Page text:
Within Roman Catholicism, a monk is a member of a religious order who lives a communal life in a monastery, abbey, or priory under a monastic rule of life (such as the Rule of St. Benedict) and under the vows of poverty, chastity, and obedience. St. Benedict of Nursia is considered to be the founder of western monasticism. He established the first monastic community in the west and authored the Rule of St. Benedict, which is the foundation for the Order of St. Benedict and all of its reforms such as the Cistercians and the Trappists.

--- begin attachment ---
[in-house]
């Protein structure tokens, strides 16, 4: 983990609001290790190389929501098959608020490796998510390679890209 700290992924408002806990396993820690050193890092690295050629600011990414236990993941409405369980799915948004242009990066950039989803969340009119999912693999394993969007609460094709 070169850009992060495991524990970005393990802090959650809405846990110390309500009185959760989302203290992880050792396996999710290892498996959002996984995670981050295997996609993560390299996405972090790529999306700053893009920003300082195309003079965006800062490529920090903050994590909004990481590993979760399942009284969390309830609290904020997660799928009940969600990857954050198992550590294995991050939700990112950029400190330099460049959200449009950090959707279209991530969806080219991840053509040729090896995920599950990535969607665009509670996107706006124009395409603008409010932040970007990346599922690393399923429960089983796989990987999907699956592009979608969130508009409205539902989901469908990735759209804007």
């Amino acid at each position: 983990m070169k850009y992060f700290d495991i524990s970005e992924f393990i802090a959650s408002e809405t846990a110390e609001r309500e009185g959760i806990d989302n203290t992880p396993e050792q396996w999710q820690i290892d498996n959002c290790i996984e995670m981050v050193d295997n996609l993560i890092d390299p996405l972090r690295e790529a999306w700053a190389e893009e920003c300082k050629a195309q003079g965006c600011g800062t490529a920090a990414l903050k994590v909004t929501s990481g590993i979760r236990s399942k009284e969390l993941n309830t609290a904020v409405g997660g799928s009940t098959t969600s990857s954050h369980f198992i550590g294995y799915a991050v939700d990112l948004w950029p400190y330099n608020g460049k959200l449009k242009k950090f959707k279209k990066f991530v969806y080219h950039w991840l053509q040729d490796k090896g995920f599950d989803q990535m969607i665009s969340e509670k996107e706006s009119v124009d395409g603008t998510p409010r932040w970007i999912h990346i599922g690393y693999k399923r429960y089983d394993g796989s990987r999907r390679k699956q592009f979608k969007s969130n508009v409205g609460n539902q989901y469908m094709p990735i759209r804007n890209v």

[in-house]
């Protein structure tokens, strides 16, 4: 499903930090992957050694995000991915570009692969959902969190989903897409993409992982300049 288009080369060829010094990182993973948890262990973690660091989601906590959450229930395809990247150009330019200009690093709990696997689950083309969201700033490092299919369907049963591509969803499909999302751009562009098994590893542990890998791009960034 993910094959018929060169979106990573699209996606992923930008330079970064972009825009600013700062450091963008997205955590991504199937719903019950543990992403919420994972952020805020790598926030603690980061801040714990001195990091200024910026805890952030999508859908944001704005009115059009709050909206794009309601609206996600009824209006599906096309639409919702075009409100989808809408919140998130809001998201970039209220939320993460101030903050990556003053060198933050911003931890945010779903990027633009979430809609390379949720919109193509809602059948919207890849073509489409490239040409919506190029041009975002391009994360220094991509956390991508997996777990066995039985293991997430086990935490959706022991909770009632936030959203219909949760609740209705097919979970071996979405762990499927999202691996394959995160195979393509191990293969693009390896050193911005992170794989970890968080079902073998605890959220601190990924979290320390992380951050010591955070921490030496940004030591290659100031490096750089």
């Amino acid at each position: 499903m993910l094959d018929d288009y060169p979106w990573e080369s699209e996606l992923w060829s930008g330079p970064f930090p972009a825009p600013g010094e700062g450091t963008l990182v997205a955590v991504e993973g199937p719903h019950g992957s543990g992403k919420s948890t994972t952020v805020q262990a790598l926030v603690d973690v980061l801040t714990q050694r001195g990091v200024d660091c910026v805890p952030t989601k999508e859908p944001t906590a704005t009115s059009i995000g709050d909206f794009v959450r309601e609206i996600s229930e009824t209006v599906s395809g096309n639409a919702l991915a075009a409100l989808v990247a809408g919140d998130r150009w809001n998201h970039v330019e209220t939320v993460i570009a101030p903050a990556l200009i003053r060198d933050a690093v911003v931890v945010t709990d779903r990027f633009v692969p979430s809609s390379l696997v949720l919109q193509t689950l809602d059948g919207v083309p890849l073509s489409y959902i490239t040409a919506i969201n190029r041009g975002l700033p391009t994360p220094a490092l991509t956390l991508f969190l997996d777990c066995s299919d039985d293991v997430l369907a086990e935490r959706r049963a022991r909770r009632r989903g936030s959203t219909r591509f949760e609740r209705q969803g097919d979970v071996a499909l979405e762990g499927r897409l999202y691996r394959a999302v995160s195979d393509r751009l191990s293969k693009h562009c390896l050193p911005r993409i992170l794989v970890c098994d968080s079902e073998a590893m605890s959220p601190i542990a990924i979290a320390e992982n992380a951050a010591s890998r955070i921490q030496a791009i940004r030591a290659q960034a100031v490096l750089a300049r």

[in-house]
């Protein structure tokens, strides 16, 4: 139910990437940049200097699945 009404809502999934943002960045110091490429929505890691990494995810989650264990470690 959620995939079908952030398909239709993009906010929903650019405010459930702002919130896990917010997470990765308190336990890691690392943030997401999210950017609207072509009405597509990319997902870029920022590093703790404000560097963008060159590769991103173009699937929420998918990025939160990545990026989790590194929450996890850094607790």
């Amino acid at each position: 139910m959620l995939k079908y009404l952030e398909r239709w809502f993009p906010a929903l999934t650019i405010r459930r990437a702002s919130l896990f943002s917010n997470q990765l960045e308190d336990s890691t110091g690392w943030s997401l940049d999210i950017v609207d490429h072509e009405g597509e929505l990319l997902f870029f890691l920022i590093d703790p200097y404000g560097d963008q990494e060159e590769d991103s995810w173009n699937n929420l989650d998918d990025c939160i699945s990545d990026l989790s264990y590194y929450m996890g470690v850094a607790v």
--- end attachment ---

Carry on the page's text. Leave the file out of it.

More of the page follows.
Rev. C. Arthur Lane Illustrated Notes on English Church History (London: Society for Promoting Christian Knowledge, 1901)